Book Review: The Boy, the mole, the fox and the Horse

The Boy, the mole, the fox and the Horse is: a work of art, an object of beauty, a story of hope in a world that at times feels geared towards stifling any form of positivity. There is nothing saccharin in the musings. Rather, the story of the titular protagonists offers reflections on the difficulties inherent when living, and how one may try to cope when feeling lonely or anxious. The central message is about the importance of kindness, and that love exists in unexpected places if one is brave enough to let it in. Mention is made of friendship and its importance, and that good friends may be found outside the human race.

 

The story opens when a lonely boy meets a cake loving mole and they strike up a conversation. They exchange views on a variety of topics and the problems they each face.

When the fox comes along the mole is scared, but this does not stop him performing an act of kindness. The underlying feel of the book is that it is beneficial for all if we look out for others as well as ourselves. Self-care is important. In talking of love, this is where it needs to begin.

 

More is said in the illustrations than in the words. They are deliberately messy in places. Imperfections are a part of everything in nature, including ourselves, and beauty can still be found and appreciated. There is no shying away from difficulty in these pages. Accepting that life can be hard but all things pass is a recurrent theme.

In his introduction the author states that he wants readers to be able to dip in and out of the book. It is not necessary to read it in any order, or indeed to read it all – although I suspect readers will, at least first time through. The characters accept each other as they are. They are seeking a home and find it after what feels like a long journey.

 

Just as the book is mostly about the art, so I have tried to give a flavour of what it offers with these pictorial examples rather than in words. There is so much more than I have included here. The story will resonate in a visceral way for those who find their innermost concerns reflected. Its power is in the simplicity with which it represents complex issues.

 

For the lonely, the anxious, the sad and those who feel out of place;
for the worried who look at our world and despair of the careless cruelty and wanton waste;
for those whose worries feel overwhelming, for whom the future looks bleak;
this is a warm hug of a book that I urge you to read.

   

The Boy, the mole, the fox and the Horse is published by Ebury Press.

Book Review: The Kill

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The Kill, by Jane Casey, is classic crime fiction. It features troubled cops with messy personal lives trying to solve difficult cases involving multiple murders, in this case of police officers in London. There is sexism, relationship breakdown and corruption within the force.  The protagonist, Maeve Kerrigan, is a beautiful young detective who must overcome stereotypical prejudices. Her colleague, Josh Derwent, is physically strong and outwardly unpleasant but with a soft side that is rarely acknowledged. Alongside this pair we have the respected, older cop with secrets to hide and the career minded woman who nobody seems to like. It is the typical team of characters that works well for fans of the genre.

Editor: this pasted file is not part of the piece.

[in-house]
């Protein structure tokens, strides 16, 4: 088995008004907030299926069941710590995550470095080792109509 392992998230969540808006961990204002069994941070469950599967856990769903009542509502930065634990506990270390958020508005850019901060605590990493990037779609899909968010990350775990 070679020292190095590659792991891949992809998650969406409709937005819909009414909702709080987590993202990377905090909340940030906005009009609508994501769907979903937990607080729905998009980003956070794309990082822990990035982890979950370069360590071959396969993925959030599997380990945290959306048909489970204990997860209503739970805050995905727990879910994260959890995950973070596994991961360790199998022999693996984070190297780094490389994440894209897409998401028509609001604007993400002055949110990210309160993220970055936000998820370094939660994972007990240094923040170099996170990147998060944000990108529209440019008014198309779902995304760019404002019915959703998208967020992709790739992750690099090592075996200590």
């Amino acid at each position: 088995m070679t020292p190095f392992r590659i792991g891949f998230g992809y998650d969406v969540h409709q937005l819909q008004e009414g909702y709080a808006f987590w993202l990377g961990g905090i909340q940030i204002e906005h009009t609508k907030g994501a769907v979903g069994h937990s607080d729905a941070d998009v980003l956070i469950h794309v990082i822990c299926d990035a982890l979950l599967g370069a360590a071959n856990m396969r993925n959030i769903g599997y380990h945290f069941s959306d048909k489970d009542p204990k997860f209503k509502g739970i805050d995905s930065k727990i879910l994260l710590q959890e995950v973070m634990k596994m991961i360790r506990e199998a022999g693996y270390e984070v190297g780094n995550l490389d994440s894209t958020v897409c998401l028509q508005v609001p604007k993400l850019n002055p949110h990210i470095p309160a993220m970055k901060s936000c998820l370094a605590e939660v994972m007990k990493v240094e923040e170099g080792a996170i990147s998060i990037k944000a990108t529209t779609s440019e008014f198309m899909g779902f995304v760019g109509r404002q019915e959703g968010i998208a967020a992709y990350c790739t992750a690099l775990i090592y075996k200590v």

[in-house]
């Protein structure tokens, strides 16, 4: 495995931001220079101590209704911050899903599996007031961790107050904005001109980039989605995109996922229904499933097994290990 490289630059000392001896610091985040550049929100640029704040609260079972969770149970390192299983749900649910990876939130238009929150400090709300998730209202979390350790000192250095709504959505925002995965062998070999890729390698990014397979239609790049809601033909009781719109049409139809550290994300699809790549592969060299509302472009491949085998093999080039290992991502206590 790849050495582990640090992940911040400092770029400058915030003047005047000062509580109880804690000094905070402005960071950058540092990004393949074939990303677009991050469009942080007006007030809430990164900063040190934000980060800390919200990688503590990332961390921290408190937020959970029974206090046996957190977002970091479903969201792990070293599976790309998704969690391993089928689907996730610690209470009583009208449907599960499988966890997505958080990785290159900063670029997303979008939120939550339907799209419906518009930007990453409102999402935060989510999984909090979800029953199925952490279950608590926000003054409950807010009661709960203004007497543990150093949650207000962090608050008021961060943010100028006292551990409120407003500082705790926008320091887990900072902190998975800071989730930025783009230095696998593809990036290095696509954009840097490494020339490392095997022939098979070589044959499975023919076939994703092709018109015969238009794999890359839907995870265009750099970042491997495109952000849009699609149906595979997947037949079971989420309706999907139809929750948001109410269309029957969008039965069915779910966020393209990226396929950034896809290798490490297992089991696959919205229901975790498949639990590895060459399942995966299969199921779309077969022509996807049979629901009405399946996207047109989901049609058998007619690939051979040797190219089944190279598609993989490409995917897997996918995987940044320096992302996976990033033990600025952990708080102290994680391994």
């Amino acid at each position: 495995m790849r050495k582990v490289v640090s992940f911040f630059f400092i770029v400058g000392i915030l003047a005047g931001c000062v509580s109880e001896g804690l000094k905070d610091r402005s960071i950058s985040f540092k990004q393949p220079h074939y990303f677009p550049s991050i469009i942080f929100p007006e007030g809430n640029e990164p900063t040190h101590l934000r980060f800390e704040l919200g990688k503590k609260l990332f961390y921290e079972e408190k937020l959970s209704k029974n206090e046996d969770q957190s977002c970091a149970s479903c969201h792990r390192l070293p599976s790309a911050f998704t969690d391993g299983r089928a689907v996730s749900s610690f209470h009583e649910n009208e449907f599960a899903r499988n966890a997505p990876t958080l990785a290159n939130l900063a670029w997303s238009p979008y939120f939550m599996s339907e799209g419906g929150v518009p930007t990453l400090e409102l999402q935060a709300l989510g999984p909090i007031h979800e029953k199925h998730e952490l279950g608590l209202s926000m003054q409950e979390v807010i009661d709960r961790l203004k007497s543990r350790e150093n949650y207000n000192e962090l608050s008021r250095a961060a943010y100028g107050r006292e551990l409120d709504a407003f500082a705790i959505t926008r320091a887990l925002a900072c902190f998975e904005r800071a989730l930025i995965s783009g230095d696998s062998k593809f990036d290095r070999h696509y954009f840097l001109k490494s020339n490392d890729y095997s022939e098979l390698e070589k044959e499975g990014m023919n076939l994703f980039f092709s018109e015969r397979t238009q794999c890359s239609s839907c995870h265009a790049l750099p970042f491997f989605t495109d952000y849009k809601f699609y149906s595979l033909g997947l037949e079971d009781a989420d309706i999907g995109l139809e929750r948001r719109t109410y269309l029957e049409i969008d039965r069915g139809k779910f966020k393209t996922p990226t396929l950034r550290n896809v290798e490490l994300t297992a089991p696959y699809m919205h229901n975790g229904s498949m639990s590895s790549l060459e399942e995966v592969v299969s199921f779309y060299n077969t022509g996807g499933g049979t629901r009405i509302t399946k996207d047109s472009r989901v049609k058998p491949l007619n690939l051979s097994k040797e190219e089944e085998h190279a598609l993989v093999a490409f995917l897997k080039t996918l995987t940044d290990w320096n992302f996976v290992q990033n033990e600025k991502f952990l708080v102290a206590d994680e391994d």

Maeve Kerrigan is shown to be strong in so many ways: putting up with the running commentary of sexist remarks from colleagues; gaining the upper hand when cornered by a group of young thugs; successfully fighting back when attacked by a desperate suspect. It is a shame that she has less success in fighting back the tears at inopportune moments whilst at work, a problem which none of her male colleagues appears to have.

Josh Derwent displays a serious attitude problem towards women as well as an apparent inability to control his temper in public. Neither of these attributes would suggest that he could become a good upholder of law and order. As the author is reported to have a ‘unique insight’ into crime fighting and to incorporate ‘gritty realism’ into her stories I do feel some concern about the make up of our police force. I hope that she took plenty of artistic licence in developing her team of characters.

The plot is compelling and the writing flows effortlessly until about three quarters of the way through the book. At this point there is a major development which felt rushed before the pace once again evened out and progressed smoothly towards the denouement. This hiccup was unfortunate as it made me feel as if the author had tried to squeeze more into the story than there was room for.

However, throughout the book I wanted to keep turning the pages to find out what happened next, and a great deal certainly happened. I was glad that the focus remained on the crimes rather than personal lives, except where they were deemed relevant. There were twists and turns aplenty with false leads suggested and enough surprises to keep me guessing until the end. The ending was very well done.

This is good crime fiction featuring layered sub-plots and gratifying if questionable practices to get results. Some of the dislikeable characters come good in the end, others get their comeuppance. There were issues to ponder such as how the media reports crime based on a victims looks or perceived morality, and how politicians skew events to feed contrived public prejudices.

If you enjoy the genre then this book is worth reading. It is the fifth Maeve Kerrigan tale and, if the ending is anything to go by, will not be the last.

My copy of this book was provided gratis by the Dead Good Book Group on Goodreads.